Richard Posner Reviews 'Supreme Power: Franklin Roosevelt vs. the Supreme Court'
By Jeff Shesol
(W.W. Norton, 656 pp., $27.95)
In 1937 President Roosevelt tried to “pack” the Supreme Court--increase its size so that he could fill the vacancies thus created with liberals, who would shift the balance of power from the conservative majority that had invalidated a number of New Deal laws. Surprisingly--considering the overwhelming margin by which Roosevelt had been re-elected in 1936, the Democrats’ lock on both houses of Congress, and the pertinacity with which he pushed his plan--the Court-packing bill never even came to a vote.
This episode, I would guess, is known to few Americans, and interests still fewer--mainly students of the Supreme Court. It is therefore surprising that in 2010 a book of more than six hundred pages should appear written not by a law professor or an academic historian but by a speechwriter for President Clinton, and aimed at a popular audience, though its seventy-two pages of notes and bibliography attest to the depth of the author’s scholarship. It is still more surprising that Jeff Shesol’s book should be timely, for the light it casts on the politics of our current economic situation and on the situation itself. The book is also splendid to read. It will fascinate anyone who is interested in Roosevelt, the New Deal, the 1930s, Congress, the presidency, the Great Depression, judges, the Supreme Court, or constitutional law.
When Roosevelt was inaugurated in March 1933, the American economy was in dreadful shape. The unemployment rate was 25 percent; the banking system was in a state of near paralysis because the fear and actuality of numerous bank failures had caused massive withdrawals (there was no deposit insurance); economic output had fallen by one-third since 1929, and prices had fallen by 20 percent. Falling prices sound like a good thing, but they can be a disaster. Because wages even in a depression tend to be sticky, falling prices reduce firms’ revenues but not their labor costs, so they have to lay off workers to bring their costs in line with their shrunken revenues. And consumers who expect prices to continue falling will hold off on buying. Desperate to get them to open their wallets, firms have to cut prices even more drastically and thus lay off even more of their workers to control their costs, accelerating the economy’s swoon.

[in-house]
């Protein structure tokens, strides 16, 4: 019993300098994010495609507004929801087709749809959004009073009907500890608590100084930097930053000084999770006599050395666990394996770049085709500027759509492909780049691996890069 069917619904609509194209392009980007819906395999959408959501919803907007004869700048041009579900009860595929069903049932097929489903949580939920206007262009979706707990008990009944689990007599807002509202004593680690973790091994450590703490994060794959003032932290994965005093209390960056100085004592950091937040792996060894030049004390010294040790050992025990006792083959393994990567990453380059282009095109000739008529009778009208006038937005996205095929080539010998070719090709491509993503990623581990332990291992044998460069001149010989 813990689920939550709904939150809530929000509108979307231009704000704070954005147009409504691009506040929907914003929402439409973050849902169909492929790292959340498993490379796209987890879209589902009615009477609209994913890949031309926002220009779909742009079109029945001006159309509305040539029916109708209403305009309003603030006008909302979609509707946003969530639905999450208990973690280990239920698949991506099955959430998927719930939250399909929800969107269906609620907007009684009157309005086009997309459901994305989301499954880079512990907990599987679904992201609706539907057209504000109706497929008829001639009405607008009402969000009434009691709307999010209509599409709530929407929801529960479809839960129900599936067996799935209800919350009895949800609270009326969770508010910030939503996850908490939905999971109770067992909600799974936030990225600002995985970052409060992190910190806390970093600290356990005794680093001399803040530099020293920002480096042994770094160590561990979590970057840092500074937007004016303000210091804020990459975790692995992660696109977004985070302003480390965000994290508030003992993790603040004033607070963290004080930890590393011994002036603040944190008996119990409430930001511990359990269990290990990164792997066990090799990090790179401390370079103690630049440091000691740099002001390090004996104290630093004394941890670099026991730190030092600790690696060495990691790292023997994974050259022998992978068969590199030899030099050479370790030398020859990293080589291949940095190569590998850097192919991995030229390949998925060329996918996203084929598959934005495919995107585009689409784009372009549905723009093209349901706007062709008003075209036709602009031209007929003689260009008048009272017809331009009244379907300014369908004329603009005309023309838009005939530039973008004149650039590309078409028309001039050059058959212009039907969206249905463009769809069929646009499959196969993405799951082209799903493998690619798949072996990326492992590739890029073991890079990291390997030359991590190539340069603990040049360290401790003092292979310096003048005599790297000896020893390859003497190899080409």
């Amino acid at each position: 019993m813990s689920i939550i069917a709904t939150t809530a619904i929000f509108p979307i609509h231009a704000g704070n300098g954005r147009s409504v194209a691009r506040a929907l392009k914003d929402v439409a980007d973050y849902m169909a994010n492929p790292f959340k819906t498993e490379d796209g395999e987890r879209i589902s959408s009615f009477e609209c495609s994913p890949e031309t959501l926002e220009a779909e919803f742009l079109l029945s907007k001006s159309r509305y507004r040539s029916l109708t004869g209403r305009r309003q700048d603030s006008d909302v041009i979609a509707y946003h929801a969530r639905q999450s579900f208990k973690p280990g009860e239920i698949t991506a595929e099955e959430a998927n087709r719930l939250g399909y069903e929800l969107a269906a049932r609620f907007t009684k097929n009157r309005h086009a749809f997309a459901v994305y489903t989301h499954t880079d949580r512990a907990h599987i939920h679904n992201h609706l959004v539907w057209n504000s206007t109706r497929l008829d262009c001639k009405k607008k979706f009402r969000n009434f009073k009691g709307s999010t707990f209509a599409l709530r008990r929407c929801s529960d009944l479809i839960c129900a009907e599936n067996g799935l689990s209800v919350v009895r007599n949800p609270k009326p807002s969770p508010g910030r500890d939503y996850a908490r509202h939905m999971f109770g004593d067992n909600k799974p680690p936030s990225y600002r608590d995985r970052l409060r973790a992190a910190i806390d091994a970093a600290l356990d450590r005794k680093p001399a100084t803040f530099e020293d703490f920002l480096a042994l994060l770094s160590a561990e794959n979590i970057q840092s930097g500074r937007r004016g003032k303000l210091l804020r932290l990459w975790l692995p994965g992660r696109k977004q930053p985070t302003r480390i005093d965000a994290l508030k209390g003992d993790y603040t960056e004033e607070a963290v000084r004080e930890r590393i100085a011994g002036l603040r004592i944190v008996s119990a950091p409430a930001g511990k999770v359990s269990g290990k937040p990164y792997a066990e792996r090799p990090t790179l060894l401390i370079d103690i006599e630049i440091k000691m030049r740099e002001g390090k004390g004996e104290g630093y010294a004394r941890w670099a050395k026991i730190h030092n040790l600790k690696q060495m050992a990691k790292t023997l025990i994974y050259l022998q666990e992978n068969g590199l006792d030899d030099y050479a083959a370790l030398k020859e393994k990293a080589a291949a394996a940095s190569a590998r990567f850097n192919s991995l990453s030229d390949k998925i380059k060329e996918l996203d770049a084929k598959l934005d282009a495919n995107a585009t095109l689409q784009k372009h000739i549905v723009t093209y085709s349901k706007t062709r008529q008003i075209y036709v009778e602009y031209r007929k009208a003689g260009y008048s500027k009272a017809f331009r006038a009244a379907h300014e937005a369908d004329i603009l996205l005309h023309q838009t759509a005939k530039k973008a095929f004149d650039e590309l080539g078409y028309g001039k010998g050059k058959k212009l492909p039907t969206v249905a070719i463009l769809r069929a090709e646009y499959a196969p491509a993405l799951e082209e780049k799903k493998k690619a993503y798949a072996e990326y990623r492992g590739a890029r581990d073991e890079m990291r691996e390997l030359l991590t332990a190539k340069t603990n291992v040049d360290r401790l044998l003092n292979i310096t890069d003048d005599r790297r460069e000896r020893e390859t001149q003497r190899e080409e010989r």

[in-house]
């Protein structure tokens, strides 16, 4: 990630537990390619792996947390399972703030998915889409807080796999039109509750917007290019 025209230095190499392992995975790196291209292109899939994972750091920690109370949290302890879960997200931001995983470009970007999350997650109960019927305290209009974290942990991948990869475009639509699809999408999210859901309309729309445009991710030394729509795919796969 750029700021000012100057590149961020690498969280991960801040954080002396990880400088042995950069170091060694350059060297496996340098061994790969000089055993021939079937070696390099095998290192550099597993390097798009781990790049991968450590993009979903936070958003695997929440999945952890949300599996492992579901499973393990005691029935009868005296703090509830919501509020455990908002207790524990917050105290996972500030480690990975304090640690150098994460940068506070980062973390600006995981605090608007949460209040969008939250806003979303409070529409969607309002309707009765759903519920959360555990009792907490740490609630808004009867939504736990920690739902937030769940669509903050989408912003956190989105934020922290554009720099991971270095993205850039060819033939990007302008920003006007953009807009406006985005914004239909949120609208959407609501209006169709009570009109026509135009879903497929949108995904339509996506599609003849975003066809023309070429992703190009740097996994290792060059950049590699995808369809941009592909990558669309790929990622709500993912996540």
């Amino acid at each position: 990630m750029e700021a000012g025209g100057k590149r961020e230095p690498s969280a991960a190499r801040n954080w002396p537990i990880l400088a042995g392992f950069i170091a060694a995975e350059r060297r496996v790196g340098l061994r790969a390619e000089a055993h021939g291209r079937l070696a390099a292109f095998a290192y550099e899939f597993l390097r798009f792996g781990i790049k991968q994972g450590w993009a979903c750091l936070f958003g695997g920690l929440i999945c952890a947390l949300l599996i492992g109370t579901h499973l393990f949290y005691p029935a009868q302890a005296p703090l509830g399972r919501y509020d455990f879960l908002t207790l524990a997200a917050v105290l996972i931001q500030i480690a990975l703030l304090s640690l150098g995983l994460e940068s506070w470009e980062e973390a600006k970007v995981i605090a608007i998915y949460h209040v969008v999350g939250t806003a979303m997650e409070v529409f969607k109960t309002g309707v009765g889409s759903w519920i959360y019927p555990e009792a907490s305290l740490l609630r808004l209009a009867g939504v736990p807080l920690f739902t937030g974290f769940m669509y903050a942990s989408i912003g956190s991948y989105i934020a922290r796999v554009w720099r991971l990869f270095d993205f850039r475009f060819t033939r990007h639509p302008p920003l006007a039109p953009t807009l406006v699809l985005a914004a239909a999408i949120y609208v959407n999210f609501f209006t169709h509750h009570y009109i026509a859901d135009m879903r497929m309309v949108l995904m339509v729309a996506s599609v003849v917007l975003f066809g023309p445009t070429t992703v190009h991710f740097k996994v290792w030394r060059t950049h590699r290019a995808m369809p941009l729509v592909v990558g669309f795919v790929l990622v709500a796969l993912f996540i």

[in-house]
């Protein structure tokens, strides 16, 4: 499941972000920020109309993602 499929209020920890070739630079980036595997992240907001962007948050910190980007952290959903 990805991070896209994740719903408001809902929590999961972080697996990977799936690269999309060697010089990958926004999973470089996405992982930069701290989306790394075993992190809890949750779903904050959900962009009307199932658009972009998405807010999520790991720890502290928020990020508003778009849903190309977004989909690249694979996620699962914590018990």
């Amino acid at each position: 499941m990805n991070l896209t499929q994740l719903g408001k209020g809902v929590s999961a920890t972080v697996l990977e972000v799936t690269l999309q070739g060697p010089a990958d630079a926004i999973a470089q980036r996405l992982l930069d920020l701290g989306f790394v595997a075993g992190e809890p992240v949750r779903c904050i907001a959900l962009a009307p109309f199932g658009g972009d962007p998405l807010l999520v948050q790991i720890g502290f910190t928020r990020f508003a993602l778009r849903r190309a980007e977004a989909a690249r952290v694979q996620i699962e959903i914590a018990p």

Roosevelt did four things immediately upon taking office to restart the economy. The first was to boost public confidence by delivering an inspiring inaugural address, inspiring not only in content (“we have nothing to fear but fear itself”--false, but reassuring) but also in the upbeat manner of his delivery. Confidence is all-important in getting businessmen to invest and consumers to buy; without confidence, both groups tend to hoard their money rather than spend it, and economic activity droops.